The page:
He said the United Nations “is still working on establishing the production date range of guidance subcomponents with the assistance of the foreign manufacturers.”

In his June report, Guterres said debris from five missiles fired at Saudi Arabia by the Houthis since July 2017 “share key design features with a known type of missile” manufactured by Iran and some components were manufactured in Iran, but also could not determine when they were transferred to Yemen.

Most U.N. sanctions imposed on Iran were lifted in January 2016 when the U.N. nuclear watchdog confirmed that Tehran fulfilled commitments under a nuclear deal with Britain, France, Germany, China, Russia and the United States. But Iran is still subject to a U.N. arms embargo and other restrictions.

The U.N. sanctions and restrictions on Iran are contained in a resolution that also enshrines the 2015 Iran nuclear deal, which U.S. President Donald Trump withdrew Washington from in May. European powers have been scrambling to salvage the deal.

In the U.N. report, Guterres called on all countries to “ensure the continuity of this agreement that is fundamental to regional and international peace and security.”

Reporting by Michelle Nichols; editing by Jonathan Oatis


Huawei, Skycom and the Offshore Puzzle That Leads To Mauritius

December 11, 2018

Meng Wanzhou is accused of trying to hide links between the two companies but that ploy will fail

South China Morning Post

Image result for Huawei, Skycom pictures

Skycom Tech, the Hong Kong company at the centre of Huawei Technologies’ alleged violation of US sanctions on Iran, shared the same email domain as the Chinese telecoms equipment giant, public records show.

The contact email address listed for Skycom’s website,, is, the same domain as Huawei’s official website, according to records available online at the Hong Kong Domain Name Registration Company.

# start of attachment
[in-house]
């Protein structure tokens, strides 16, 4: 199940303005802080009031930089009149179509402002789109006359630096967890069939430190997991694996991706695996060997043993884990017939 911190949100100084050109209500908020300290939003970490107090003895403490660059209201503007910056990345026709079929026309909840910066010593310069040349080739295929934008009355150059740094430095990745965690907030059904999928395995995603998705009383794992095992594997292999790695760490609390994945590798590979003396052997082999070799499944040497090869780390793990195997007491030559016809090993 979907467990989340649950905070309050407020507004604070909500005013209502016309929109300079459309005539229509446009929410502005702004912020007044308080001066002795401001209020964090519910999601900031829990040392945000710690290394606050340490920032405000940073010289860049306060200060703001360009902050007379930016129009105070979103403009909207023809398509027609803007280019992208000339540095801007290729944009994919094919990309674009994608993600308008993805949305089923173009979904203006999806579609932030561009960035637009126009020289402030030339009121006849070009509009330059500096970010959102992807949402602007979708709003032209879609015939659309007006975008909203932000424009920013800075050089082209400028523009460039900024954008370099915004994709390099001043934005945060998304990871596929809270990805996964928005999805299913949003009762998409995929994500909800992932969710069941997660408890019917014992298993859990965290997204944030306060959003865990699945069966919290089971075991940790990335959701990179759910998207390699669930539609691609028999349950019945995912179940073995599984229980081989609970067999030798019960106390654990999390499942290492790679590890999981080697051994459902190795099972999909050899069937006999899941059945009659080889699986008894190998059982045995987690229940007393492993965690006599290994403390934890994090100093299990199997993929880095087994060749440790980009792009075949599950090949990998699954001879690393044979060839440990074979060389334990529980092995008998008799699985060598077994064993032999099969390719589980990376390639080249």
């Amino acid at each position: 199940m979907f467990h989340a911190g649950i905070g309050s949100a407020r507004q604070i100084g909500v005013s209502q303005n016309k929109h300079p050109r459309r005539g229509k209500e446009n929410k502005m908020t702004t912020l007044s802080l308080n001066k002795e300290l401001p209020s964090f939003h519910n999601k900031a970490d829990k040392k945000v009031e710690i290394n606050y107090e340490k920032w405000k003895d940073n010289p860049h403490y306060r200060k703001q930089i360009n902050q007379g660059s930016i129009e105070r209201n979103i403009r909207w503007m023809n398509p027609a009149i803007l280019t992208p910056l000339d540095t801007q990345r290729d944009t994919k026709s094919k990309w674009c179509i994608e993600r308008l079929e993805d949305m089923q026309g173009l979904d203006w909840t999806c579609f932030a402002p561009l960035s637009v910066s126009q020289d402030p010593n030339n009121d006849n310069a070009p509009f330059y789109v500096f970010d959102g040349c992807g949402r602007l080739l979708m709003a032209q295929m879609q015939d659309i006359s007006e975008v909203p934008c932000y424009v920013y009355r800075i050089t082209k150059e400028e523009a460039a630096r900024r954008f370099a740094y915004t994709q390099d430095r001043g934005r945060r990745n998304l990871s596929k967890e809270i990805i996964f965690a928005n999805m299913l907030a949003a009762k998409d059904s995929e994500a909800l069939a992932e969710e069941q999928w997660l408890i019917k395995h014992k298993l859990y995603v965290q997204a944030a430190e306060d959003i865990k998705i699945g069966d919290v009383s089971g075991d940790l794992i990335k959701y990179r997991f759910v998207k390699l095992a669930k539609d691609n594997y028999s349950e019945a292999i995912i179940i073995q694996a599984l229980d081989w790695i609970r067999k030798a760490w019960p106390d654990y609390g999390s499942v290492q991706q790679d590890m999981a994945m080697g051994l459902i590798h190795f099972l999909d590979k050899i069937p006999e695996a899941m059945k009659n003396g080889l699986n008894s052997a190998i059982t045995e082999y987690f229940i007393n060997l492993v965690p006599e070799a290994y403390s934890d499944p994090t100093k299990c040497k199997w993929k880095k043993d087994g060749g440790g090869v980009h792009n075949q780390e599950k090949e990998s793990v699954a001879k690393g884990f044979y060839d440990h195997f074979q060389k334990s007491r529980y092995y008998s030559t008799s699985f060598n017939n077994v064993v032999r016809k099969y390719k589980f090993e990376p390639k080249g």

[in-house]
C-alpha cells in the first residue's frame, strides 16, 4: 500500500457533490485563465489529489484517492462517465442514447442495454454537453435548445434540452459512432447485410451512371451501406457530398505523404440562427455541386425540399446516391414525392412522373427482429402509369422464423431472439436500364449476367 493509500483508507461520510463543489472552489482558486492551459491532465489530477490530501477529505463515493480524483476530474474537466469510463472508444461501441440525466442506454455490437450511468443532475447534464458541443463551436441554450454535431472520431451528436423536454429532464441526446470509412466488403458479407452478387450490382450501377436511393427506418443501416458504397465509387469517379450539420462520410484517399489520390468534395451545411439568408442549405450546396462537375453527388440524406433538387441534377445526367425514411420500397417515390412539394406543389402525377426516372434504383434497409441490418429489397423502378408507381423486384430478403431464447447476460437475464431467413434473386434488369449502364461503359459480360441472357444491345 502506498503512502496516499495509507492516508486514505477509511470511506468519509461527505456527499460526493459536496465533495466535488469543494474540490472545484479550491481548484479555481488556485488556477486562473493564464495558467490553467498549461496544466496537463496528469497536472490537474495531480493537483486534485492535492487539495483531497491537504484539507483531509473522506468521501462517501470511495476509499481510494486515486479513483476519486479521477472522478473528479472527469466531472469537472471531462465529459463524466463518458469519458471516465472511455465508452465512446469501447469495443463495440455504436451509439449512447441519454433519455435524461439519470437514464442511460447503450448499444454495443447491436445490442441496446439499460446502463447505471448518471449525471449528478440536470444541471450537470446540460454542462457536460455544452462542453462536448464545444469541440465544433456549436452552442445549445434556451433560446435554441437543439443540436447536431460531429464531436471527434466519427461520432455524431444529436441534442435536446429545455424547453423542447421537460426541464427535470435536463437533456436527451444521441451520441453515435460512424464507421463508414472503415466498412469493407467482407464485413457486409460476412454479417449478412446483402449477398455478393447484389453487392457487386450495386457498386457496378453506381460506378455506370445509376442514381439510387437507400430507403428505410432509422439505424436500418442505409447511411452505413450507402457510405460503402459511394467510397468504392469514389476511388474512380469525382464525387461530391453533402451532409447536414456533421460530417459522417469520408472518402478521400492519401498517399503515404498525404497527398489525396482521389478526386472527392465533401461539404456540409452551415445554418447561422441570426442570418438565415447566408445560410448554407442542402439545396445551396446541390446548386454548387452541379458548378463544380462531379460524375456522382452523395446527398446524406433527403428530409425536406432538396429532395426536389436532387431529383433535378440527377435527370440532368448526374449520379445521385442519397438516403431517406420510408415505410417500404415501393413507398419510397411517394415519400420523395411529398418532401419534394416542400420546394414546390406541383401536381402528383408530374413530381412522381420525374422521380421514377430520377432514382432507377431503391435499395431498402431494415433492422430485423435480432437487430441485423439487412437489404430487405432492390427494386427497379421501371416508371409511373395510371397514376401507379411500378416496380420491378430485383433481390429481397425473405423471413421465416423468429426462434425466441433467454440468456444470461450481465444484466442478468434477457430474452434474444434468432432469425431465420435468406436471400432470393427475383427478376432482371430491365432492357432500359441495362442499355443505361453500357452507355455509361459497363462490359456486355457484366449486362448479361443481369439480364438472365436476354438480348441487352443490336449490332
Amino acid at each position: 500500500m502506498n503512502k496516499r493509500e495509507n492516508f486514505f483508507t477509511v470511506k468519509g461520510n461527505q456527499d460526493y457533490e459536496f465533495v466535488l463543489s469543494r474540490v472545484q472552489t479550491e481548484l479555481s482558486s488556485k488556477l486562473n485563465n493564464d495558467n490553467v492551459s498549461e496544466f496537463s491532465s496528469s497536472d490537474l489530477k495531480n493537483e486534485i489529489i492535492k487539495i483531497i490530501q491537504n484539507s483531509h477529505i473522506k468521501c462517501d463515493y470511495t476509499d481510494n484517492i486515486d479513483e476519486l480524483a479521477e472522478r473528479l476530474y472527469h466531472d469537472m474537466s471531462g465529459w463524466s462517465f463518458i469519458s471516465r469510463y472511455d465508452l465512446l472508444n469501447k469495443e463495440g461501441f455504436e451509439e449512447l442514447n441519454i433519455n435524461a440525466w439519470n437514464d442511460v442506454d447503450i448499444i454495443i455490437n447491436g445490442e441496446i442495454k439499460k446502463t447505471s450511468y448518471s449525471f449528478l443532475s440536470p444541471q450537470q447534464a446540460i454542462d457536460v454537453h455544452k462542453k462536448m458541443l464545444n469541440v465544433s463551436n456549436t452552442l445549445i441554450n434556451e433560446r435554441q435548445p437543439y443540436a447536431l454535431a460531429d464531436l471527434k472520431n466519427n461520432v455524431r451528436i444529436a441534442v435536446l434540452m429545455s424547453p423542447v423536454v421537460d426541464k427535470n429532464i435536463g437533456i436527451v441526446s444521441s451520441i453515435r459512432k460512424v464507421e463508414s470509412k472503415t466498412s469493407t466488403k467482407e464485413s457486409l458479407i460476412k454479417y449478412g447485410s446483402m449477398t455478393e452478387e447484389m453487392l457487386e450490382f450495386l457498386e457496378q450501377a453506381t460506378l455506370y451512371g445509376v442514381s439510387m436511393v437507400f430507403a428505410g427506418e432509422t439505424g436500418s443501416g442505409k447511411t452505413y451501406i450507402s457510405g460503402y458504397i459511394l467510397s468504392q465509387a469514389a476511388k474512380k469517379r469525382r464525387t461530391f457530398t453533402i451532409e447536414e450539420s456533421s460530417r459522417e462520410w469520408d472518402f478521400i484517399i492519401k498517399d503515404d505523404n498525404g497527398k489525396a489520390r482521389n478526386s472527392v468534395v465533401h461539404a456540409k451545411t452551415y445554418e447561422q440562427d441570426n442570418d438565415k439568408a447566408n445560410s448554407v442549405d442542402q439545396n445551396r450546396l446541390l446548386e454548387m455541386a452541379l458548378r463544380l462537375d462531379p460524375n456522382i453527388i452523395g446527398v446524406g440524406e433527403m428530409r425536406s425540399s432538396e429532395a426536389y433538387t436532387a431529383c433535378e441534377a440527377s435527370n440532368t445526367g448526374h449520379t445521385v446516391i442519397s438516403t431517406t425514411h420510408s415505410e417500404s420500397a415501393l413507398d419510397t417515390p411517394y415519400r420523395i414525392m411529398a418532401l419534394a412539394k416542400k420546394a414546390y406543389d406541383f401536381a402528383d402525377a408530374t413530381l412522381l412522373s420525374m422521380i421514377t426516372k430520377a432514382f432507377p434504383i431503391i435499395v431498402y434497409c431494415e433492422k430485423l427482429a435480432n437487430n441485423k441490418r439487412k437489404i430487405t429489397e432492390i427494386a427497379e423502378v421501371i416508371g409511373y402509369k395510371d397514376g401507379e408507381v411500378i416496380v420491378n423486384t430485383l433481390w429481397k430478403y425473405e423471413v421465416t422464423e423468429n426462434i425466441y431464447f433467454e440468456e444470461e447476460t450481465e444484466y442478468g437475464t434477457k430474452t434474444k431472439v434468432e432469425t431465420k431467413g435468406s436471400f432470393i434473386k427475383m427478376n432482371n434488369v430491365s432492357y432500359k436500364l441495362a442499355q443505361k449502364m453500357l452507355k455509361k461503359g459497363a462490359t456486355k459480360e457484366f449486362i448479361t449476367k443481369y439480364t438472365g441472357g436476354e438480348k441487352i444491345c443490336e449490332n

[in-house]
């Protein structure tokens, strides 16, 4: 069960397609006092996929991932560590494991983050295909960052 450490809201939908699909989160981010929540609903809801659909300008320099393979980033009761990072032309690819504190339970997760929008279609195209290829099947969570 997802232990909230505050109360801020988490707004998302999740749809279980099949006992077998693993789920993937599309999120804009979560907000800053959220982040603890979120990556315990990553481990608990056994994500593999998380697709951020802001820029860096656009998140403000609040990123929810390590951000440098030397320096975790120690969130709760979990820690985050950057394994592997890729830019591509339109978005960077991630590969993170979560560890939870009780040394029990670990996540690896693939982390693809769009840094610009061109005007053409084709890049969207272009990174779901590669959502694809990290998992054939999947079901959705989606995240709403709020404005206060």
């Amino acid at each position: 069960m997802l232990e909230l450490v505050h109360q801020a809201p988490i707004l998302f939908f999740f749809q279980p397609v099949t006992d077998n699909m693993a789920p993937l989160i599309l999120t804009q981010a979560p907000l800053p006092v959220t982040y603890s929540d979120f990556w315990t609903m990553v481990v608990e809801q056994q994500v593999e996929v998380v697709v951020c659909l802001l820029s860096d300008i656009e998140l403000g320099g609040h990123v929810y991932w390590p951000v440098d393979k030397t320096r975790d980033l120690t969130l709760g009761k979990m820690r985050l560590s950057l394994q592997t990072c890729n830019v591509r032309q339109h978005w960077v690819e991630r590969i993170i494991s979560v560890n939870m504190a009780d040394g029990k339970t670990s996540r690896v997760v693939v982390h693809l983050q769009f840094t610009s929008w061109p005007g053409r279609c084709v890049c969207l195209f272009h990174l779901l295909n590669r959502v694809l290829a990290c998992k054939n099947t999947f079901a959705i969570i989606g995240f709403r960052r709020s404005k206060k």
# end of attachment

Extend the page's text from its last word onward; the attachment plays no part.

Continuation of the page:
The digital link between the two firms could prove important in the case against Huawei’s chief financial officer, Sabrina Meng Wanzhou.

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She is being held in Vancouver awaiting extradition to the US where prosecutors believe she deliberately misrepresented Skycom as a completely separate entity in an attempt to sidestep sanctions preventing Huawei doing business in Iran.

The case has rocked already strained relations between China and the US.

Canadian prosecutors alleged in court filings that Huawei used Skycom to circumvent the US sanctions. They claim the latter was in fact “an unofficial subsidiary” of Huawei, even though Meng had denied to US bankers any direct connection between the two companies.

The domain registration records give the name Shen Fen as the contact person for Skycom. The telephone and facsimile numbers listed for the website are located in a Huawei building in Shenzhen, according to the phone number website

An attempt by the Post to contact Shen Fen found that the phone number was invalid.

Ming Pao, a Chinese newspaper, reported on Monday that Shen was Huawei’s corporate lawyer, and indeed a court ruling from May shows a Huawei employee named Shen Fen represented the company in a trademark dispute case.

The employee worked in Huawei’s intellectual property department, according to Ming Pao, but the Post was unable to reach Shen by phone at the company’s head office in Shenzhen.

Skycom’s website domain was registered in 2013, long after a Huawei subsidiary sold it in 2007 to Canicula Holdings, an offshore company registered in Mauritius, according to the company registration records.

The fact Skycom registered a Huawei domain six years after the two firms supposedly severed their links may add weight to the claims of US prosecutors that the latter used its “unofficial subsidiary” to carry out business in Iran.

Several Huawei spokespeople were approached for comment but did not immediately respond.

Former employees of Skycom have stated that its employees had Huawei email addresses and badges, according to a Bloomberg report citing a Canadian court filing.

Huawei, the world’s largest maker of telecommunications equipment, stands accused of violating the US government’s sanctions against Iran, and Meng could face trial in the US for misleading financial institutions into breaching those sanctions.